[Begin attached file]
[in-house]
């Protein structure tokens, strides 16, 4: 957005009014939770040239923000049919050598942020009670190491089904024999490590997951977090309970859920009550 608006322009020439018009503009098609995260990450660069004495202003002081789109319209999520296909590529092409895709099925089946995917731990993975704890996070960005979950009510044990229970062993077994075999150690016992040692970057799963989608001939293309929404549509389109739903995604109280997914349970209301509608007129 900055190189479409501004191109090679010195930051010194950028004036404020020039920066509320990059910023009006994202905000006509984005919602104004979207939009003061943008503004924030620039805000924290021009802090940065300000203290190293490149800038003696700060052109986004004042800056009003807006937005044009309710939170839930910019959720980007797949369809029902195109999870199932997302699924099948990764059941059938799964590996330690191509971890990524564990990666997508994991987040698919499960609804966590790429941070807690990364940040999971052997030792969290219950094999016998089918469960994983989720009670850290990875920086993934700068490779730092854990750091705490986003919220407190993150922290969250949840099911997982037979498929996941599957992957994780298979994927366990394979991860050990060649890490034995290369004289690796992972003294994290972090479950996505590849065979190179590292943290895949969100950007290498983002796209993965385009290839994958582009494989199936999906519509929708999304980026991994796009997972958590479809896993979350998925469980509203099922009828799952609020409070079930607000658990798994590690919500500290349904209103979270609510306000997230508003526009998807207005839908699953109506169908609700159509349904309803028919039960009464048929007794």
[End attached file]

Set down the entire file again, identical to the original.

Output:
[in-house]
């Protein structure tokens, strides 16, 4: 957005009014939770040239923000049919050598942020009670190491089904024999490590997951977090309970859920009550 608006322009020439018009503009098609995260990450660069004495202003002081789109319209999520296909590529092409895709099925089946995917731990993975704890996070960005979950009510044990229970062993077994075999150690016992040692970057799963989608001939293309929404549509389109739903995604109280997914349970209301509608007129 900055190189479409501004191109090679010195930051010194950028004036404020020039920066509320990059910023009006994202905000006509984005919602104004979207939009003061943008503004924030620039805000924290021009802090940065300000203290190293490149800038003696700060052109986004004042800056009003807006937005044009309710939170839930910019959720980007797949369809029902195109999870199932997302699924099948990764059941059938799964590996330690191509971890990524564990990666997508994991987040698919499960609804966590790429941070807690990364940040999971052997030792969290219950094999016998089918469960994983989720009670850290990875920086993934700068490779730092854990750091705490986003919220407190993150922290969250949840099911997982037979498929996941599957992957994780298979994927366990394979991860050990060649890490034995290369004289690796992972003294994290972090479950996505590849065979190179590292943290895949969100950007290498983002796209993965385009290839994958582009494989199936999906519509929708999304980026991994796009997972958590479809896993979350998925469980509203099922009828799952609020409070079930607000658990798994590690919500500290349904209103979270609510306000997230508003526009998807207005839908699953109506169908609700159509349904309803028919039960009464048929007794």